COLUMNS

WRITER'S BLOCK: Sparky and Me

Michael Tortorich
Michael Tortorich is a reporter for The Gonzales Weekly Citizen. He can be reached at reporter1 @ weeklycitizen.com.

I have to admit, when my dad brought home our family’s third dog a few months back, I wasn’t completely sold on the idea.

Sure the yellow labrador retriever puppy was cute, but so were the brindle Shih Tzu and the black labrador retriever we welcomed into our home years earlier.

The two retrievers were gifts of sorts from people who either didn’t want them or couldn’t take care of them any longer. Every time I asked I would get a different variation of the story, so I’m thinking my dad felt like he couldn’t say no to the dogs. Both arrived at our doorstep with little fanfare, and not much more than a sad story.

Our trio of dogs have become a part of our family. Every time I go home it becomes more and more obvious who runs things around there. Sassy, the black lab, and Harli, the Shih Tzu, know the lay of the land. They’ve both been around for at least a couple of years each, and they’ve carved out their places in the pack.

But then the yellow lab, Sparky, came along. Anyone who has ever had a lab or spent any amount of time with one, knows they can be boisterous, energetic dogs. They live to play and play to live.

I volunteered to look after the dogs over the weekend since everyone planned on being out of town. I figured it would be an opportunity to have a quiet weekend. Boy, was I wrong.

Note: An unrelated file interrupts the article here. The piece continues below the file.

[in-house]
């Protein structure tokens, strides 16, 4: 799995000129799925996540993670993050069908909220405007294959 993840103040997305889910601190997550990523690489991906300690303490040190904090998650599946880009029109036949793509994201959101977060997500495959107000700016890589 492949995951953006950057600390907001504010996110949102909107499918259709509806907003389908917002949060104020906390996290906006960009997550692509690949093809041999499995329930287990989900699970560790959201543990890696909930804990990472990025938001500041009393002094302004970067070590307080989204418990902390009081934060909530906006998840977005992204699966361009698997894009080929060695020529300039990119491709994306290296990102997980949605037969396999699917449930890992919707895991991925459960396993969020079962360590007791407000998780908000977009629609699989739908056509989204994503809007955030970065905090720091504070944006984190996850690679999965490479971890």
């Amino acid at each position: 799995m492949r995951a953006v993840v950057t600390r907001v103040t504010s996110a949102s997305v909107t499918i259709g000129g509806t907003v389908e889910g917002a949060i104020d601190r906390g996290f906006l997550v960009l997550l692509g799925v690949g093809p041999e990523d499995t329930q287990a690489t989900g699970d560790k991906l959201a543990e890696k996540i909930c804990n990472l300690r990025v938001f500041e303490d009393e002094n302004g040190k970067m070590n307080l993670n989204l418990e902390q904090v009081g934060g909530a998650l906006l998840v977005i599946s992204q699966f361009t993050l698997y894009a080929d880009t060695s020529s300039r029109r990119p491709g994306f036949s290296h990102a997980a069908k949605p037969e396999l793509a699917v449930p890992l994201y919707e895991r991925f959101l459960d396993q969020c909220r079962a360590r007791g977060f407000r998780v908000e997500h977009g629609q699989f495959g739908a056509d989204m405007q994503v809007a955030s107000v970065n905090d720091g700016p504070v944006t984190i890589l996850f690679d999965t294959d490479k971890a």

Feeding time, at least as far as the dogs are concerned, is all the time. Every time I tried to eat anything, the trio gathered around me and waited patiently for something to hit the ground or for me to give up some charity. Obviously they’ve been trained to be on their best behavior when there’s a possibility of scraps to be had.

Dogs only have a few modes. There’s eating mode, sleeping mode and party time. Every now and then they break into party time and run around the house or yard, sometimes playfully biting on each other. It’s all in good fun. They seem to know their limits.

We live on a street with little traffic, so we often let the dogs go on an excursion around the neighborhood. Apparently this freedom was too much for Sparky.

He was mixing it up with one of our neighbor’s dogs and somehow got one of his paws stuck on a leash’s push-in latch. Our neighbors discovered the predicament and called me over. I didn’t want to make the situation worse or cause him more pain, so I quickly found a 24-hour veterinarian and rushed him in myself.

With our neighbor’s help, I took Sparky off the leash and carried him to my car. The nearest emergency clinic was in LaPlace, about 35 miles away from home. The crew on the night shift did a great job in taking care of our dog, who seemed to be humbled by the ordeal.

Driving back, Sparky went right back to his old self. He jumped back and forth from the front seat to the back. He behaved almost as if nothing had happened. Eventually he calmed down and rested his head on my lap.

I guess that was his way of saying thanks.